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How Sir Ector found Sir Launcelot his brother dead, and
how Constantine reigned next after Arthur; and of the
end of this book

AND when Sir Ector heard such noise and light in the
quire of Joyous Gard, he alighted and put his horse from
him, and came into the quire, and there he saw men sing
and weep.  And all they knew Sir Ector, but he knew
not them.  Then went Sir Bors unto Sir Ector, and told
him how there lay his brother, Sir Launcelot, dead; and
then Sir Ector threw his shield, sword, and helm from
him.  And when he beheld Sir Launcelot's visage, he fell
down in a swoon.  And when he waked it were hard any
tongue to tell the doleful complaints that he made for his
brother.  Ah Launcelot, he said, thou were head of all
Christian knights, and now I dare say, said Sir Ector,
thou Sir Launcelot, there thou liest, that thou were never
matched of earthly knight's hand.  And thou were the
courteoust knight that ever bare shield.  And thou were
the truest friend to thy lover that ever bestrad horse.
And thou were the truest lover of a sinful man that ever
loved woman.  And thou were the kindest man that ever
struck with sword.  And thou were the goodliest person
that ever came among press of knights.  And thou was
the meekest man and the gentlest that ever ate in hall
among ladies.  And thou were the sternest knight to thy
mortal foe that ever put spear in the rest.  Then there
was weeping and dolour out of measure.

Thus they kept Sir Launcelot's corpse aloft fifteen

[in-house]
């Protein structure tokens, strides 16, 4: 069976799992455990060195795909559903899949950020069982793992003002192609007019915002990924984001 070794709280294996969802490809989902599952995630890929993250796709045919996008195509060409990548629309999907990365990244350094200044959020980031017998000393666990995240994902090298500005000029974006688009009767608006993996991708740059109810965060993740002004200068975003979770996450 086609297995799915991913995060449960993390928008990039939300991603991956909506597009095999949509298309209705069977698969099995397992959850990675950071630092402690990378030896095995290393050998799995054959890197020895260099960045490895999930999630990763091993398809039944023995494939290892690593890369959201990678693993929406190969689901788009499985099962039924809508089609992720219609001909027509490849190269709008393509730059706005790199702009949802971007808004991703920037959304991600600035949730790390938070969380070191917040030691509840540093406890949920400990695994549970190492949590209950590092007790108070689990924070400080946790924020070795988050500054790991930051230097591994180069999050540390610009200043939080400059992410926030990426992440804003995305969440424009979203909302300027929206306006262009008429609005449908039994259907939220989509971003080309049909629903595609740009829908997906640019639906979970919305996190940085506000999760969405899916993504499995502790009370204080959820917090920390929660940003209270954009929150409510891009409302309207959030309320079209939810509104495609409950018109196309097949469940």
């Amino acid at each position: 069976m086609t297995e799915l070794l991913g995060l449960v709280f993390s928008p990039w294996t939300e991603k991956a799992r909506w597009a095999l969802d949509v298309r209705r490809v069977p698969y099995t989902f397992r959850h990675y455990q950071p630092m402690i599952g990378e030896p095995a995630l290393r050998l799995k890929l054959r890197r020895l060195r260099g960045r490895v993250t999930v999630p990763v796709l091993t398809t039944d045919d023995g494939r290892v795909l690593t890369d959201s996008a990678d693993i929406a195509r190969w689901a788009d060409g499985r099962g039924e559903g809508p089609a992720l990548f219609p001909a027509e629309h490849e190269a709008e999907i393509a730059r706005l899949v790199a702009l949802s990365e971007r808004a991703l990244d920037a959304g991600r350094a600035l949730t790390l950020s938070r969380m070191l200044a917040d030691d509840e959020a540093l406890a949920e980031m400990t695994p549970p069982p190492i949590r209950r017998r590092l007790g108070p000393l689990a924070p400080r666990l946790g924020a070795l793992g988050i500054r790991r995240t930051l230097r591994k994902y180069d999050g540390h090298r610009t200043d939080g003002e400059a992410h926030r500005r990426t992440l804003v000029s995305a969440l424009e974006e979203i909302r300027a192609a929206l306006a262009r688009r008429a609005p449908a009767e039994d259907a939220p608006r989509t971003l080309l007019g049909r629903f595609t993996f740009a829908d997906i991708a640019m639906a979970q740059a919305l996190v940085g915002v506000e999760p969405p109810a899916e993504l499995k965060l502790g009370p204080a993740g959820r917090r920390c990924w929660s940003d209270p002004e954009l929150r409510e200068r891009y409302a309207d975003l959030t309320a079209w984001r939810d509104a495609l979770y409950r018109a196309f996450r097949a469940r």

days, and then they buried it with great devotion.  And
then at leisure they went all with the Bishop of Canterbury
to his hermitage, and there they were together more than
a month.  Then Sir Constantine, that was Sir Cador's
son of Cornwall, was chosen king of England.  And he
was a full noble knight, and worshipfully he ruled this
realm.  And then this King Constantine sent for the
Bishop of Canterbury, for he heard say where he was.
And so he was restored unto his Bishopric, and left that
hermitage.  And Sir Bedivere was there ever still hermit
to his life's end.  Then Sir Bors de Ganis, Sir Ector de
Maris, Sir Gahalantine, Sir Galihud, Sir Galihodin, Sir
Blamore, Sir Bleoberis, Sir Villiars le Valiant, Sir Clarrus
of Clermont, all these knights drew them to their
countries.  Howbeit King Constantine would have had
them with him, but they would not abide in this realm.
And there they all lived in their countries as holy men.
And some English books make mention that they went
never out of England after the death of Sir Launcelot,
but that was but favour of makers.  For the French book
maketh mention, and is authorised, that Sir Bors, Sir
Ector, Sir Blamore, and Sir Bleoberis, went into the Holy
Land thereas Jesu Christ was quick and dead, and anon as
they had stablished their lands.  For the book saith, so
Sir Launcelot commanded them for to do, or ever he passed
out of this world.  And these four knights did many
battles upon the miscreants or Turks.  And there they
died upon a Good Friday for God's sake.